“and in your godliness, brotherly kindness, and in your brotherly kindness, love. For if these qualities are yours and are increasing, they render you neither useless nor unfruitful in the true knowledge of our Lord Jesus Christ.” (2 Peter 1:7–8, NASB95)
Living more and more like Christ in godliness means that we also are to relate to one another more and more like Christ as well. Peter wrote that in our godliness we’re to add brotherly kindness or affection. The Greek word here is familiar to many of us. It is “philadelphia.” Even in our own country, we know Philadelphia as the “city of brotherly love.” But Philadelphia in practice seems to be increasingly detached from its name, which has according to neighborhoodscout.com, “found that the violent crime rate is one of the highest in the nation, across communities of all sizes (both large and small). Violent offenses tracked included rape, murder and non-negligent manslaughter, armed robbery, and aggravated assault, including assault with a deadly weapon.” Just talking about brotherly kindness, does not automatically result in brotherly kindness unless brotherly kindness is purposely lived out in the lives of those called to it.
People rub against people and cause friction. Not one of us in perfected in our daily lives. We all do things that can be an irritant to others, and it is for that reason that as brothers and sisters in Christ we are instructed to supply or to add brotherly kindness in our dealings with others. This is true even if a particular brother or sister in Christ may not treat us similarly. Remembering that we are living out the godly example of the Son of God we can look to the example of Christ who even responded rightly to those who wanted to destroy Him. Peter wrote in his first letter, “WHO COMMITTED NO SIN, NOR WAS ANY DECEIT FOUND IN HIS MOUTH; and while being reviled, He did not revile in return; while suffering, He uttered no threats, but kept entrusting Himself to Him who judges righteously;” (1 Peter 2:22–23, NASB95) And in 1 Corinthians Paul wrote of himself and those working alongside him, “and we toil, working with our own hands; when we are reviled, we bless; when we are persecuted, we endure;” (1 Corinthians 4:12, NASB95)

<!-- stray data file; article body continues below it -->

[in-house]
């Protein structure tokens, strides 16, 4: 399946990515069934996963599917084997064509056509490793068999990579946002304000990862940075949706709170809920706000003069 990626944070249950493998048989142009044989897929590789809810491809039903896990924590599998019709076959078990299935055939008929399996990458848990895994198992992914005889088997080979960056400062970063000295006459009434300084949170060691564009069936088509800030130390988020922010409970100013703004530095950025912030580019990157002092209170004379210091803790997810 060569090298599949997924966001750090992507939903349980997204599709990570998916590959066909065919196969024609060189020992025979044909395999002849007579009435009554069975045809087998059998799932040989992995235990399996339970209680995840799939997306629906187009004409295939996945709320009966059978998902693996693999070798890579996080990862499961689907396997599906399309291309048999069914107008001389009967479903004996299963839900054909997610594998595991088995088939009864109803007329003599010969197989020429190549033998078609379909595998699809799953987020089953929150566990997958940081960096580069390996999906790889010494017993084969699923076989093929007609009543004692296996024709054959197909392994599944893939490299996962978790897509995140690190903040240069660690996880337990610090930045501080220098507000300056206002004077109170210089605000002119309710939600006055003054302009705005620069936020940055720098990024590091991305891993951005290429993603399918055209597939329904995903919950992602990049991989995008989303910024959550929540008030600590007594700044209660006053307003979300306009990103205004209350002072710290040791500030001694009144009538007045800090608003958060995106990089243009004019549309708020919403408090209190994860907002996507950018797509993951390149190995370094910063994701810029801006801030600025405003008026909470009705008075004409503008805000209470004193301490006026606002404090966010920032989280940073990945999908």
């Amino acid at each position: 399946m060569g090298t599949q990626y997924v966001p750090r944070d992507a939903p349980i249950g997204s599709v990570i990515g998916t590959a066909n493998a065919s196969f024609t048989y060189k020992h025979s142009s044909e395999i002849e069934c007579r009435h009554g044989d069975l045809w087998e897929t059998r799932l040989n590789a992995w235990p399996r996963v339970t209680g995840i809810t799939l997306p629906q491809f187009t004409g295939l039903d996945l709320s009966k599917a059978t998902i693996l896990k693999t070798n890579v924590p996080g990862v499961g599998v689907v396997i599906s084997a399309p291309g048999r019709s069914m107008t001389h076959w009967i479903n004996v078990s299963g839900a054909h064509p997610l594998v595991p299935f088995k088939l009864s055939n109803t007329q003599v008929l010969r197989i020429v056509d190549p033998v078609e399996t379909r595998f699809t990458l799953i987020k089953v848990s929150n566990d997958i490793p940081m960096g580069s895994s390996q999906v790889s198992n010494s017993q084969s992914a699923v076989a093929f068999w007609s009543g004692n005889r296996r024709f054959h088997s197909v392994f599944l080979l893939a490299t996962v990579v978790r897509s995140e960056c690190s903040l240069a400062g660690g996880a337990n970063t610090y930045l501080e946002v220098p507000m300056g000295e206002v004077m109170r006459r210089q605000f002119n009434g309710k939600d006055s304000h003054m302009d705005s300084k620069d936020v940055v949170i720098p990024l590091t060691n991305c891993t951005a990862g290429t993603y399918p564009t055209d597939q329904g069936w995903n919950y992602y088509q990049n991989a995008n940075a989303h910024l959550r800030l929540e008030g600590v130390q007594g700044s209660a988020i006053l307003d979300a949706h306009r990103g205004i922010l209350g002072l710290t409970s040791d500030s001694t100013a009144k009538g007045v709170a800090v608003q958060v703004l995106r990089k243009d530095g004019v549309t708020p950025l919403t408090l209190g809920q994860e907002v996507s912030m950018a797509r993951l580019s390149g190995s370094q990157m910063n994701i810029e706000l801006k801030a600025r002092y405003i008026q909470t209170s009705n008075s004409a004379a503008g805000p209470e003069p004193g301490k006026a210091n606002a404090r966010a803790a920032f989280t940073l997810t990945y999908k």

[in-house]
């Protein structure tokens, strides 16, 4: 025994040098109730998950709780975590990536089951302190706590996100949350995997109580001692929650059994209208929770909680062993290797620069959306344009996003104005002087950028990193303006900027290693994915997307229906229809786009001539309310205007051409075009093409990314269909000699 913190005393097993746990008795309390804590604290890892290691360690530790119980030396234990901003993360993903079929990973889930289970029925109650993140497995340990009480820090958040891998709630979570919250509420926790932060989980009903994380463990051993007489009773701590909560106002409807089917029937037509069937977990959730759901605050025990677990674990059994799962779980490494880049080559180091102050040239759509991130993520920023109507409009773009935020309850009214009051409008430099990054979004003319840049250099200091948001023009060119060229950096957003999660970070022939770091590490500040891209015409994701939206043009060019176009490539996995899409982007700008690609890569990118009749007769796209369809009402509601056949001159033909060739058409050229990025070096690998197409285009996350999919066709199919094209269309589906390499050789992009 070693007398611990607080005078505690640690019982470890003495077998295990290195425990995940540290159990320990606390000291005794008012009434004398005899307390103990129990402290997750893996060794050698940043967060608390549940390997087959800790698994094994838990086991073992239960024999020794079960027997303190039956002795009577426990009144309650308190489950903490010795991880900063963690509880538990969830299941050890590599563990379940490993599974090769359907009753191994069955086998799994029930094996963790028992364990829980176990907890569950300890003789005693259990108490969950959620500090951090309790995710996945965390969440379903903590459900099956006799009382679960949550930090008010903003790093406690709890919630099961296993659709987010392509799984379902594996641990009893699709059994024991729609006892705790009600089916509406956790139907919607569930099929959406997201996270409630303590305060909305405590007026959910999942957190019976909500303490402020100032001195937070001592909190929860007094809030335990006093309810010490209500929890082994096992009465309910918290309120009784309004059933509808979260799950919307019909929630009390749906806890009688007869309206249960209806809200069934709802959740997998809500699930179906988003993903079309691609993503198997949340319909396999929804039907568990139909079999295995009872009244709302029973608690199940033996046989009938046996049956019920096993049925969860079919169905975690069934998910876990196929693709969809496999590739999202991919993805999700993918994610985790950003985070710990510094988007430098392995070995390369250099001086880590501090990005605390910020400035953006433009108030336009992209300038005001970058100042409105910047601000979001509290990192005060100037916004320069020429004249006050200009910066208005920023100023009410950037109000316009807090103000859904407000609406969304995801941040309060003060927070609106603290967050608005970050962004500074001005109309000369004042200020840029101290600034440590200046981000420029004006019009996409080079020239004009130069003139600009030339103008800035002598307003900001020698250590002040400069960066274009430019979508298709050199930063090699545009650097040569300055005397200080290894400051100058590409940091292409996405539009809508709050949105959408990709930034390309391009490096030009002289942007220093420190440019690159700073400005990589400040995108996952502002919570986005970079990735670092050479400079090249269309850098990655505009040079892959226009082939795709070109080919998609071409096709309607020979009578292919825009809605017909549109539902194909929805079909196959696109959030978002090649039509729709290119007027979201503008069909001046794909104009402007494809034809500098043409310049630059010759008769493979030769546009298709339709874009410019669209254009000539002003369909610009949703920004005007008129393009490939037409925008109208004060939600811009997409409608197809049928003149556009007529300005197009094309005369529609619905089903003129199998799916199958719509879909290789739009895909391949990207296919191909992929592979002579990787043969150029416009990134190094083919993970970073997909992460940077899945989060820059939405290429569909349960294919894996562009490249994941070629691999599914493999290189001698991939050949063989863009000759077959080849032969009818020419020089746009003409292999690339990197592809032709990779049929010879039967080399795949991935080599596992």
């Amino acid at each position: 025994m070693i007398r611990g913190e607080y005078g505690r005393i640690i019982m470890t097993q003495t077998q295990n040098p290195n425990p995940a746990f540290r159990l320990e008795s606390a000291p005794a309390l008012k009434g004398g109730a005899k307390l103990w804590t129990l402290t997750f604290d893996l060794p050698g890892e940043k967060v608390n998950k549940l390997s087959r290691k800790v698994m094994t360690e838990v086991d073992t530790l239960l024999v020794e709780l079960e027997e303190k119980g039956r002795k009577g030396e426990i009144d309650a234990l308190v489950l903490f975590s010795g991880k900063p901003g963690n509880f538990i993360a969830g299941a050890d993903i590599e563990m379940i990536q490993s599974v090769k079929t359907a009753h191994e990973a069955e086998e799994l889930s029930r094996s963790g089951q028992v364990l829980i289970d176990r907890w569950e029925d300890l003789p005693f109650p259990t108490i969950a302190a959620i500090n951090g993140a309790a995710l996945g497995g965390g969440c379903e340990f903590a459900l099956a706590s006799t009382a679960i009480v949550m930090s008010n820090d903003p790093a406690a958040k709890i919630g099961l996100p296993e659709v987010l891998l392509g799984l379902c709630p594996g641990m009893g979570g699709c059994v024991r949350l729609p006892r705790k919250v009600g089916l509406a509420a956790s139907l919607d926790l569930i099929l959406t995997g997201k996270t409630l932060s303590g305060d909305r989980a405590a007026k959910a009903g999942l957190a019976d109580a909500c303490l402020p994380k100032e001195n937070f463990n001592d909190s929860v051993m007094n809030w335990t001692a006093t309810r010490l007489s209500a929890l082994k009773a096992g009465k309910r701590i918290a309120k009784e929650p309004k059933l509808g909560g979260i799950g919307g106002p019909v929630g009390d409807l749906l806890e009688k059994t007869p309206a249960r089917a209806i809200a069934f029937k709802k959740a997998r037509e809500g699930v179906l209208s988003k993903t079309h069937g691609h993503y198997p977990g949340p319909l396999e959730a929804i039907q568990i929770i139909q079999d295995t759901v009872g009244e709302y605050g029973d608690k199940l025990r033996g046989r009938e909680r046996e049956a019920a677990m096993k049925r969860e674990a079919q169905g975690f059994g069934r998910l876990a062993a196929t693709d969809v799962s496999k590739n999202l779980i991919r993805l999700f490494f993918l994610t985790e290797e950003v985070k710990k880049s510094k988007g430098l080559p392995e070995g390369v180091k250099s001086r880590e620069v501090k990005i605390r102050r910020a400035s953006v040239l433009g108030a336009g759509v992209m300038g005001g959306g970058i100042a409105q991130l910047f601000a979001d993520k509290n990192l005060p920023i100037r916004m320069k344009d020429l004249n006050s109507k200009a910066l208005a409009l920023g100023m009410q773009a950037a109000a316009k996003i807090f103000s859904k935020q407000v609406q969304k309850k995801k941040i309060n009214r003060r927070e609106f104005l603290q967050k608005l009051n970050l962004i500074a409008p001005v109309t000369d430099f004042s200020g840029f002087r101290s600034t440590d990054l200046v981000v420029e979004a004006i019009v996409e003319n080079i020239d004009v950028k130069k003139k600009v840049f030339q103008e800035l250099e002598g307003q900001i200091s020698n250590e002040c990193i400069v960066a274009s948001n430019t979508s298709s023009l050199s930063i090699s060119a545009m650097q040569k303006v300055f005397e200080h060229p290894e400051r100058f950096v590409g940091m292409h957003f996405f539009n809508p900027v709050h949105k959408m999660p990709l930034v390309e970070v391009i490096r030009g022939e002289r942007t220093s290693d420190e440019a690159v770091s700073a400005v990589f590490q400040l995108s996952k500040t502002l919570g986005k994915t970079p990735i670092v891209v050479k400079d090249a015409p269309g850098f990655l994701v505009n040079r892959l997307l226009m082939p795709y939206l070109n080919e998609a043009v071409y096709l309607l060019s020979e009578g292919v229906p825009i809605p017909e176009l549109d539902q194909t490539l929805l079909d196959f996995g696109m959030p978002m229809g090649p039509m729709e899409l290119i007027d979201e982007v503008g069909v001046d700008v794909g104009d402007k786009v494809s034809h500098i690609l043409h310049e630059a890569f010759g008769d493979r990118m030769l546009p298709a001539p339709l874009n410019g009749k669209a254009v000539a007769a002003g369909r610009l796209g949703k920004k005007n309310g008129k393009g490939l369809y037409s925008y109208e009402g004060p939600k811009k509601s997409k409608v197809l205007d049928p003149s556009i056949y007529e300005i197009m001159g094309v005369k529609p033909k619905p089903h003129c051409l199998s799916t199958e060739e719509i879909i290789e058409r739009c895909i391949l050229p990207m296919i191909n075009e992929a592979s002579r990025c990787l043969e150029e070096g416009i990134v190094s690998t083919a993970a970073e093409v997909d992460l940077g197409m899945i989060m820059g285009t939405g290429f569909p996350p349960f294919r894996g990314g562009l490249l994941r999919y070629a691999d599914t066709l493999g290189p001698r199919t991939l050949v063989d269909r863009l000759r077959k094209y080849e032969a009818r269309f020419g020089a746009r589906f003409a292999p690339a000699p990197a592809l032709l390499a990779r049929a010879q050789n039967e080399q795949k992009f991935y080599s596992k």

Treating others with brotherly kindness is a choice we make not because of how they treat us, but because of how God treated us even when we were His enemies. “But God demonstrates His own love toward us, in that while we were yet sinners, Christ died for us.” (Romans 5:8, NASB95) The “philadelphia” brotherly kindness that we show toward others is a direct outflow of the true “agape” love that God has shown to us, and it is the loudest statement that we can make to the watching world that God has made a difference in our lives. “Little children, I am with you a little while longer. You will seek Me; and as I said to the Jews, now I also say to you, ‘Where I am going, you cannot come.’ A new commandment I give to you, that you love one another, even as I have loved you, that you also love one another.” (John 13:33–34, NASB95) Because we love Him, we love others and treat them in godly loving ways with the affection that we have learned.
The Christian life is not lived in a vacuum. It is lived as a part of a body of believers who build into each other and who are placed in a world who desperately needs to believe and be saved. God loved us and sent His Son, and now He sends us with the love of His Son to love one another in word and deed, and to then also proclaim His great love to those outside the body who are in such great need. This love is only lived in community, whether that community is friendly as it should be in the church or hostile as it may be in the world.
Peter continued in the next verse, “For if these qualities are yours and are increasing, they render you neither useless nor unfruitful in the true knowledge of our Lord Jesus Christ.” It is an amazing thing that nowhere in this passage is there a list of tasks to be accomplished, but rather it is about how our lives are lived. Living as God calls us to live pleases Him, and surely as we do so we will then be used by Him to accomplish the many and varied tasks that come along the way. None of us will do things the same way. Not one of us is a cookie cutter of the other. But all who are saved are brought together into one body of which Christ is the head. We are to continually look to Him and love as He first loved us. Doing this we will surely produce the fruit that He intends.